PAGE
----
Medical textiles developed to kill MRSA superbug

A European research team has developed textiles which will kill the MRSA (Methicillin Resistant Staphylococcus Aureus) superbug.

The BioElectricSurface research team, led from the Materials and Surface Science Institute (MSSI) at the University of Limerick, has used nanomaterials on textiles used in hospital drapes, bed linens and upholstery.

The MRSA bug is one of the major causes of hospital-acquired infections. In June 2007, the European Centre for Disease Prevention (ECDC) identified anti-biotic resistant micro-organisms as the most important infectious disease threat in Europe. One in ten patients entering a European hospital can expect to catch an infection caused by drug-resistant microbes and each year, around three million people in the EU catch a healthcare-associated infection, resulting in approximately 50,000 deaths.

Within the BioElectricSurface project, scientists from Ireland’s University of Limerick, Poland’s Wroclaw University of Technology and Wroclaw Medical University, as well as Slovakia-based Comenius University, have been working on the development of this technology since 2008. They embedded both commercial and custom-made nanoparticles into textiles through a patent-pending process that is effective against MRSA and other superbugs.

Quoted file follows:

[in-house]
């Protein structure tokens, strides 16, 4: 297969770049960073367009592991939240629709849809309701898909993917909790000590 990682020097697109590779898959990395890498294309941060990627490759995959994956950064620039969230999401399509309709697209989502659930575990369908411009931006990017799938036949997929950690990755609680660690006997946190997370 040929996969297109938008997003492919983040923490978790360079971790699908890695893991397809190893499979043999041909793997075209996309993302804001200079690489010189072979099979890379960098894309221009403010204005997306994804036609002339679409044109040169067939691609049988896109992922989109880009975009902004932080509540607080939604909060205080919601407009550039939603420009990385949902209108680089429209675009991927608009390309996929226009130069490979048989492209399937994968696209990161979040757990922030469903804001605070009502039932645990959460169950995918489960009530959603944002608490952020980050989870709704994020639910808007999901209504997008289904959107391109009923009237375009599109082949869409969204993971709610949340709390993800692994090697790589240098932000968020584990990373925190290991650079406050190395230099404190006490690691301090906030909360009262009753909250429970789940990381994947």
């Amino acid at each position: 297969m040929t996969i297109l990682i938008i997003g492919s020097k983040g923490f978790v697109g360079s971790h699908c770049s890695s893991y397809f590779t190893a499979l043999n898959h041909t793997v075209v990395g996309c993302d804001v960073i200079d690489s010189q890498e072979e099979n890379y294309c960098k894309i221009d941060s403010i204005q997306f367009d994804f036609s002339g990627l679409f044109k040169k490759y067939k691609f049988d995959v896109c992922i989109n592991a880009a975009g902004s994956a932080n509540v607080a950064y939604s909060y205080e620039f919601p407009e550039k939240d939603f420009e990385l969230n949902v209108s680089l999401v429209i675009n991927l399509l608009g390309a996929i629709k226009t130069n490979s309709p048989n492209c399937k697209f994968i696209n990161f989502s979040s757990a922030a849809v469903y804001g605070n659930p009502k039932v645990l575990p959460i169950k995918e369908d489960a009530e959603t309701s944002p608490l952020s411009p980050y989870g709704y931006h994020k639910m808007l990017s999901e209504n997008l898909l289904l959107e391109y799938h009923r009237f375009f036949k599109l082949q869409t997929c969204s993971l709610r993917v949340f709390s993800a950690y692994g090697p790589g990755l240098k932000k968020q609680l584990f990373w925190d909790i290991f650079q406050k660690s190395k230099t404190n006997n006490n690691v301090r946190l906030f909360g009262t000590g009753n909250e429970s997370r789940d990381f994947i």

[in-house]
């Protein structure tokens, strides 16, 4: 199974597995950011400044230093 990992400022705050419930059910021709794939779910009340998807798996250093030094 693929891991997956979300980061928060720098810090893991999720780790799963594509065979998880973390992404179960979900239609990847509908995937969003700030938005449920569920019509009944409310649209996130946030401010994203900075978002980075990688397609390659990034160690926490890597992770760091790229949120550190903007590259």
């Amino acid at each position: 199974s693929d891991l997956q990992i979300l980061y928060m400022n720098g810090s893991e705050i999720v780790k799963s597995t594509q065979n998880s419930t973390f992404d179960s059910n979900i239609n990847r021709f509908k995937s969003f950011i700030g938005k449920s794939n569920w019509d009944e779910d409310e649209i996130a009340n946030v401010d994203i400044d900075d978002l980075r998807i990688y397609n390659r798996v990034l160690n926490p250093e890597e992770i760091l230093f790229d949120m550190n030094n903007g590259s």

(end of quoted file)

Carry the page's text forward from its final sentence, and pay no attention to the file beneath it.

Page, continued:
The process ensures the nanoparticles adhere tightly to the textile, which is important for commercialisation as it minimises ‘free’ or ‘loose’ nanoparticles.

Dr Syed Tofail of the Materials and Surface Science Institute, who co-ordinated the research, said the social impact and commercial potential for this kind of technology are very high. The US and European market size for medical textiles is estimated to be over $7 billion and current sales only meet one third of the market potential. “Our technology will be used to produce practical, economical and effective products for this huge potential market,” he said.

“Most textiles used in non-surgical environments are conventional, which partly gives rise to the spread of infectious diseases even among patients who go to hospital for non-surgical care,” said Dr Ewa Dworniczek, a microbiologist from the Wroclaw Medical University, Poland and a member of the BioElectricSurface team. These garments can pose a public health risk due to the inability of current hospital laundries to annihilate bacteria that have grown antibiotic resistant in the hospital environment.

The BioElectricSurface consortium has received funding of €5million by the European Commission for this transnational research effort.

Source: Inteletex

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